A few weeks ago, the embattled Planned Parenthood in Dallas, Texas refused a $500,000 dollar donation from Tucker Max. The Dallas clinic is one of only a handful left in North Texas, after Planned Parenthood lost $73 million dollars in funding in 2011, in an area with one of the highest uninsured populations in America – 25%. The size of the donation would have bestowed naming rights, however, meaning that a Planned Parenthood building would have worn Tucker Max’s name forevermore.
Max made his millions through a series of memoirs filled with drinking tales and tips for bedding women, which turned out to be super-popular with misogynists all over. He once actually tweeted: ‘Planned Parenthood would be cooler if it was a giant flight of stairs, w/someone pushing girls down, like a water park slide.’
Without a doubt, Tucker Max is a scoundrel.
But it was a mistake, I think, for Planned Parenthood to adopt a moral stance on the subject of funding, to not take this lifeline offered to them. As Planned Parenthood has stressed time and again, it’s a health service, not a political organisation. What’s more, it’s a health service facing a very real existential threat. What is the difference, exactly, between taking money from Tucker Max and taking money from Governor Rick Perry, who is trying to prevent Planned Parenthood from receiving any government funds because he’d like to put an end to ‘the abortion business’ altogether? (He also thinks Medicare and Social Security are unconstitutional.)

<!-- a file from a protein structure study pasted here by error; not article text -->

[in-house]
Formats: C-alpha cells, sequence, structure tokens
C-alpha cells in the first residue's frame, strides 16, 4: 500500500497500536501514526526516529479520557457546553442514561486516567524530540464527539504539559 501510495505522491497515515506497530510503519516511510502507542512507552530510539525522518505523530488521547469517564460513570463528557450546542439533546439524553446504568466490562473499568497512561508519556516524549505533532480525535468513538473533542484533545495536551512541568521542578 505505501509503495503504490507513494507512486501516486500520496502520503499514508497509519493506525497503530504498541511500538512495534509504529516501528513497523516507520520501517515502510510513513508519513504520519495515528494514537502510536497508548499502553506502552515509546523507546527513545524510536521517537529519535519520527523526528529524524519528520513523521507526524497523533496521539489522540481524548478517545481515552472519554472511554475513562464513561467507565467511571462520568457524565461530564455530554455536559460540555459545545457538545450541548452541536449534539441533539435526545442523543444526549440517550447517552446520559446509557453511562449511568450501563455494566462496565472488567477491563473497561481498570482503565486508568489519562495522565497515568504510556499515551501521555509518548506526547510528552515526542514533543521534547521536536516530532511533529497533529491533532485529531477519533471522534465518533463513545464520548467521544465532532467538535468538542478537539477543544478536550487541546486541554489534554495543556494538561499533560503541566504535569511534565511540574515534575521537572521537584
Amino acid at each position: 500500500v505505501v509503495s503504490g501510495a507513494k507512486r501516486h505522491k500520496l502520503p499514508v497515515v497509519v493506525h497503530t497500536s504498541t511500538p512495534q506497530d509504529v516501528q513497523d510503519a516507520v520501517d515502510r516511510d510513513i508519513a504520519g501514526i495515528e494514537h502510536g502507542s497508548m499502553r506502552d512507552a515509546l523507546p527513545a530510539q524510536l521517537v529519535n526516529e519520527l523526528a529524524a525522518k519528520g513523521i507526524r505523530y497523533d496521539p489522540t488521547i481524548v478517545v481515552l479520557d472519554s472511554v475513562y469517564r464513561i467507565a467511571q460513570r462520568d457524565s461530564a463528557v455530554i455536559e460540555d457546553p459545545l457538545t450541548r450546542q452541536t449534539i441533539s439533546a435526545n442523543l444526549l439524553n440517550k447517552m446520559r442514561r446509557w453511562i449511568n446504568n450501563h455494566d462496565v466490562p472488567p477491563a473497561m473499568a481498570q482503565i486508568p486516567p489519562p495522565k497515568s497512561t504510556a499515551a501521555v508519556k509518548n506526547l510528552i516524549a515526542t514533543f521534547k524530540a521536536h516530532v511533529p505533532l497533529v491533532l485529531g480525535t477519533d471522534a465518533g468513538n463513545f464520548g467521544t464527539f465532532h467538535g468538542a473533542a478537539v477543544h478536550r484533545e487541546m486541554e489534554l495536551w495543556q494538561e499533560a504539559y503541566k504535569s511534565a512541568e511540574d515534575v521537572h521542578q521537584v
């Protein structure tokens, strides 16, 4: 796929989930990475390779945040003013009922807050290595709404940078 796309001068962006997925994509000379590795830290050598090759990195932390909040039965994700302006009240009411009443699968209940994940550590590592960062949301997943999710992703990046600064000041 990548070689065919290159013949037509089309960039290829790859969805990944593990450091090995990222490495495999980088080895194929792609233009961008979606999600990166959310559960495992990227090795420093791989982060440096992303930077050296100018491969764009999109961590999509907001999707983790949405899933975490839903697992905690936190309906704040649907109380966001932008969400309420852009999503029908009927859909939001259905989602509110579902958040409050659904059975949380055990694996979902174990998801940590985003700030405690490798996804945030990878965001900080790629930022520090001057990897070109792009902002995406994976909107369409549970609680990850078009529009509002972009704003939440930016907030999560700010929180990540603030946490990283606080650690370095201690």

Principled stands come with assorted rationales: organisations we wouldn’t work for, lows we wouldn’t stoop to. But what is the outcome of Planned Parenthood not accepting Max’s half a million dollars? Does it mean they care for women any more or less? Does it mean that Max will stop promulgating his sexist escapades and treat women as his equals? Will conservatives lay down their weapons in recognition of Planned Parenthood’s ethical funding choices?
For a principled stand to matter there must be a political outcome, otherwise it’s a meaningless gesture. To paraphrase Lenin, the Left believes in morality, but it’s not an ethical framework guided by the Commandments and invoked when it suits the likes of Rinehart, Gillard or Pell.